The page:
Unassisted bathing and showering can become difficult in old age. Fortunately a range of aids is available which make it easier and safer. Simply getting in and out of the bath are tasks which can go from routine, to fraught with danger in later life. Fragile bones and impaired balance can lead to falls and bone fractures.
A fall for some elderly people is a dangerous, even life-threatening event. Broken bones or ligament damage can lead to long periods in hospital and the risk of infection and secondary illness.
Some people use steps and support rails fitted around the bath to make it safer to get in and out. This is a solution for many, but ideally a walk-in shower cubicle is widely regarded as the best long-term option. The drawback with this is that the person has to stand for the duration of the shower. Many conditions affecting the elderly make this very uncomfortable.
Seating in the Shower Cubicle
To overcome this problem, many people use a shower stool situated in the cubicle itself. Made from rust-proof materials, these provide an effective solution. They enable the user to sit down while showering, thus reducing the strain involved.
Without the high side of the bathtub to overcome, this option is easily the safest for elderly people. It reduces the chance of slipping and having a dangerous fall.
It is however important to choose the correct chair, seat or stool. Most of the best designs share some key features.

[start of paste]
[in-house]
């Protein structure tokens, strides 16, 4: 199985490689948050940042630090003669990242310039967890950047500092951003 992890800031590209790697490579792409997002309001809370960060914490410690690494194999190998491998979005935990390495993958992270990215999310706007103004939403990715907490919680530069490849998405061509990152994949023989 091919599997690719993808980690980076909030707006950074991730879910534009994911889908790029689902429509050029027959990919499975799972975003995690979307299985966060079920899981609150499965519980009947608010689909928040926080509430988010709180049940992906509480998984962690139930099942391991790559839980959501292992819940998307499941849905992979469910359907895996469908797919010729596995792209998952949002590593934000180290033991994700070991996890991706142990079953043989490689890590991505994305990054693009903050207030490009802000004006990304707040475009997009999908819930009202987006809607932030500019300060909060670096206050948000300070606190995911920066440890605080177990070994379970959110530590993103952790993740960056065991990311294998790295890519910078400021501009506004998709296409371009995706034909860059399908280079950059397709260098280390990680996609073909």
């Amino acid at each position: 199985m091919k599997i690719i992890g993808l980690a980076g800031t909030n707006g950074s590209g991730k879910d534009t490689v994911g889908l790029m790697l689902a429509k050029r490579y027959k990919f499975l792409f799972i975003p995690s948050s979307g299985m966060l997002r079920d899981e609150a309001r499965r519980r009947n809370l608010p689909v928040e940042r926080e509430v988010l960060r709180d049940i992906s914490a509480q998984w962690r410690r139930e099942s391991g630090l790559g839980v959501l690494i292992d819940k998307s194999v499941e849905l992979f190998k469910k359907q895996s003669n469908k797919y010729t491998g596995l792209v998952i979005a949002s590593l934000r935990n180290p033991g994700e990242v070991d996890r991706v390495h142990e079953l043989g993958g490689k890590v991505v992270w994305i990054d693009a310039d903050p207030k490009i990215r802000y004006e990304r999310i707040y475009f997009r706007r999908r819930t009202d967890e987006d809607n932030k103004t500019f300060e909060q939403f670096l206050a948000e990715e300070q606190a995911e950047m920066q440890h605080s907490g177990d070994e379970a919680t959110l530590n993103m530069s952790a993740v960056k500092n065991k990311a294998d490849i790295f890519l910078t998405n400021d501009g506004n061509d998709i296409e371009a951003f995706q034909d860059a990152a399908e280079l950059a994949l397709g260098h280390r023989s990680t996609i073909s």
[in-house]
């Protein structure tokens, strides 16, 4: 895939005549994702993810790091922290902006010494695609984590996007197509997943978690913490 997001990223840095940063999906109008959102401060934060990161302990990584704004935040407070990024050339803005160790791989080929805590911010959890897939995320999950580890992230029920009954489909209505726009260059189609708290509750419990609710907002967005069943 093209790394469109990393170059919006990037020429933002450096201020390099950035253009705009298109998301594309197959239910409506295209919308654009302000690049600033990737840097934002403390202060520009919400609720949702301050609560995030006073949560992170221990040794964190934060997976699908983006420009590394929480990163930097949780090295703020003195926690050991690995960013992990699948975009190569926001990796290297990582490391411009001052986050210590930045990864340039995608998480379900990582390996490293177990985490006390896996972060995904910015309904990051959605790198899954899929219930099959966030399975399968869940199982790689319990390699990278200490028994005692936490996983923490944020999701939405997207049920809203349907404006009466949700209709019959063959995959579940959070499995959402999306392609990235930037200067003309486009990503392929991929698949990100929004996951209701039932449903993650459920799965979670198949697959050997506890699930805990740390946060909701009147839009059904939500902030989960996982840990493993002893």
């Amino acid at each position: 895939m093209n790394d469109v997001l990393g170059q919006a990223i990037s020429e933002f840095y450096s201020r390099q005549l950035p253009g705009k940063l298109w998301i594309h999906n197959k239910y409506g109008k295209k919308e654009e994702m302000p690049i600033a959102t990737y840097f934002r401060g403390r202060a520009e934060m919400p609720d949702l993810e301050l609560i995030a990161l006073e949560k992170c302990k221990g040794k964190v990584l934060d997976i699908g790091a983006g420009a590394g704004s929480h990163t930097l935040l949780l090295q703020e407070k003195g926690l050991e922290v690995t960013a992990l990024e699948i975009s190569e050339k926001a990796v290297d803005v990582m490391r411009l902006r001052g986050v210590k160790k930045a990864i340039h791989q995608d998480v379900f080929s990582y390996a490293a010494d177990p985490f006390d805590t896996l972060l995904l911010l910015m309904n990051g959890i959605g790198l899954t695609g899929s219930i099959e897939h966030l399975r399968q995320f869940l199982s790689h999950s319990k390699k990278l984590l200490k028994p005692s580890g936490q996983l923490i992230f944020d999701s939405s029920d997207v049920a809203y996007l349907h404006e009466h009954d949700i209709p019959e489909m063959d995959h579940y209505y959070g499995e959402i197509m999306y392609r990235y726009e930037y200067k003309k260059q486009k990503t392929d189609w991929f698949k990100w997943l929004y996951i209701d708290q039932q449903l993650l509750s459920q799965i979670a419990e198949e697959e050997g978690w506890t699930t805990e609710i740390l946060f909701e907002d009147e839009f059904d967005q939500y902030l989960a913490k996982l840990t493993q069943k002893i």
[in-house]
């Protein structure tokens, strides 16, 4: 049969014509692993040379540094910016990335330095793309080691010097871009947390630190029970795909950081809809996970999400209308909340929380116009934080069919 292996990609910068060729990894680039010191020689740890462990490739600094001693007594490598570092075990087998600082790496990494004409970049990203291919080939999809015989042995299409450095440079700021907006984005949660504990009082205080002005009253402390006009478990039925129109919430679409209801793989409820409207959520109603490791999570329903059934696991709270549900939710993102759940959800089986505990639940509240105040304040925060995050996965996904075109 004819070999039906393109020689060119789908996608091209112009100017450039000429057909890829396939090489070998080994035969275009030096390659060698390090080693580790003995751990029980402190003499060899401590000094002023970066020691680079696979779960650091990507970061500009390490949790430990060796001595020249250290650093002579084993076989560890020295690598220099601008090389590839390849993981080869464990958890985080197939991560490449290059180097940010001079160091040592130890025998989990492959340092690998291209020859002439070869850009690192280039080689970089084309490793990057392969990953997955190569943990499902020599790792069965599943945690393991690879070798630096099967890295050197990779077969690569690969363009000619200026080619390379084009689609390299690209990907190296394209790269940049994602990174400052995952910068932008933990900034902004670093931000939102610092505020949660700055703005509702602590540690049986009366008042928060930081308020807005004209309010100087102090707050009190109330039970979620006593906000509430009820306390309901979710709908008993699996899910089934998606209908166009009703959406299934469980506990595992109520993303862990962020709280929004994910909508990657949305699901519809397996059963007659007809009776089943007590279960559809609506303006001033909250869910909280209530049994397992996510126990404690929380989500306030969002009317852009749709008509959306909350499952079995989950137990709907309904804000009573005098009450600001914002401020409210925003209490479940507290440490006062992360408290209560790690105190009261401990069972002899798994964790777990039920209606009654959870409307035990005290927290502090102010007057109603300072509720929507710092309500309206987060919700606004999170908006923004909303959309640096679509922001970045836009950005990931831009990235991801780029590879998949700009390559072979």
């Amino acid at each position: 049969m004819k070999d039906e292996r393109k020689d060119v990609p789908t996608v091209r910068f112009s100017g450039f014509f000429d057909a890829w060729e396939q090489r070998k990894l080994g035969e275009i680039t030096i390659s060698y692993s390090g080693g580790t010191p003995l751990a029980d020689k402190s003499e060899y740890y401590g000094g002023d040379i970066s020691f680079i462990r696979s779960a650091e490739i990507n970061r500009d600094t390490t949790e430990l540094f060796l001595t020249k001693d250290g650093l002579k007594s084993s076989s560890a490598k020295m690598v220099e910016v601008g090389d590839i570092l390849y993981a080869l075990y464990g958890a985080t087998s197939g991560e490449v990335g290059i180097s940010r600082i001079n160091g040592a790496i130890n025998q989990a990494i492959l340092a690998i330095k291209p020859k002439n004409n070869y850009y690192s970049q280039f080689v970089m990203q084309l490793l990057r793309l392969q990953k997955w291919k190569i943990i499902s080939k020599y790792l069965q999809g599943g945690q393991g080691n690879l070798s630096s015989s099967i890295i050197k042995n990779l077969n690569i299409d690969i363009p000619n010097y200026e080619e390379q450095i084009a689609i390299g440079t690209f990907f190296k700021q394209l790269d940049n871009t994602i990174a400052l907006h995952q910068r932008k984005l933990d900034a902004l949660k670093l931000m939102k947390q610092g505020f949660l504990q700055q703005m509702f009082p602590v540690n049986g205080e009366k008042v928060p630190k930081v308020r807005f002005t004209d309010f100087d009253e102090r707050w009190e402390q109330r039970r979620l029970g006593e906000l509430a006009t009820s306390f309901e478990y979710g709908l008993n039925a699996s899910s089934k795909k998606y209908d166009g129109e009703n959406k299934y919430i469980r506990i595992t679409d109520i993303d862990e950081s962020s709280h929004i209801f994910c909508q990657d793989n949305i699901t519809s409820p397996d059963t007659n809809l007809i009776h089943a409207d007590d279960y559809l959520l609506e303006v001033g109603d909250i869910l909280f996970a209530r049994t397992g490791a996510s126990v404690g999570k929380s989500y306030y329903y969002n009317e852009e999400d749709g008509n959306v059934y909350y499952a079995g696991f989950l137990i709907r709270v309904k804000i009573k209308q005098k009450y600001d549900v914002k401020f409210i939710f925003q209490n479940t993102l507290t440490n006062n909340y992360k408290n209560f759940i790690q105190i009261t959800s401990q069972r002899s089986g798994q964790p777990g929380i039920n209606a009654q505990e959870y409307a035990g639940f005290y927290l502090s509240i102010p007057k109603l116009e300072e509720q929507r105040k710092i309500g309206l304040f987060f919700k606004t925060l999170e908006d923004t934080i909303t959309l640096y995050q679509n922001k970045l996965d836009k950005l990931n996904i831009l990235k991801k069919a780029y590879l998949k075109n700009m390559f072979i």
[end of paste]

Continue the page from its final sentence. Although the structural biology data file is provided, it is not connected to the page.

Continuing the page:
As the sitting area is going to be wet, it is crucial that it drains well. This means that it will need holes in the seat itself. Water from the shower then runs through the seat, reducing the chances of the user slipping when sitting in standing water.
The potential slipperiness of the floor of the shower is also an issue. Fitting non-slip feet to the stool can remedy this.
High friction plastic stoppers are ideal for this task. Old fashioned rubber feet perish over time because of exposure to water, reducing their gripping properties. They are no longer popular choices of material. Many modern plastics on the other hand, are waterproof and will do a great job as non-slip feet for shower seats for elderly.
For the seat’s frame, aluminium is the most popular choice for use in wet environments. It is strong and lightweight, making it easy to move in and out of the shower. Its non-corrosive properties further enhance its suitability.
An additional feature which some seats employ, is a back rest. These often make the sitter feel more secure than a simple stool.
Mobile Shower Wheelchairs
A disabled shower seat may need to be more substantial than the standard equipment available for the elderly. People with severe disability often require special wheelchairs in order to access the shower.
Building wet-rooms with smooth flooring from wall-to-wall, and under the shower head. This means a wheelchair can roll in and out without obstruction.
Regular-use wheelchairs are not suitable for this purpose. Shower wheelchairs made using appropriate non-rusting materials with perforated drainage seats are more appropriate.
In some cases, the wheelchair user may need nursing care to help them in the bathroom. Waist height shower screens protect the nurse or carer as they wheel the chair into the shower area, so that they can assist without getting wet themselves.
Another type of disabled shower seat is the wall-mounted variety. These work as fixed benches which stick-out horizontally from the wall, or they can fold flat when not in use. These collapse against the wall, so they do not take up much space. This is a useful feature, especially if the able bodied people use the same cubicle. It is of vital important to securely fix this type of seat to the wall.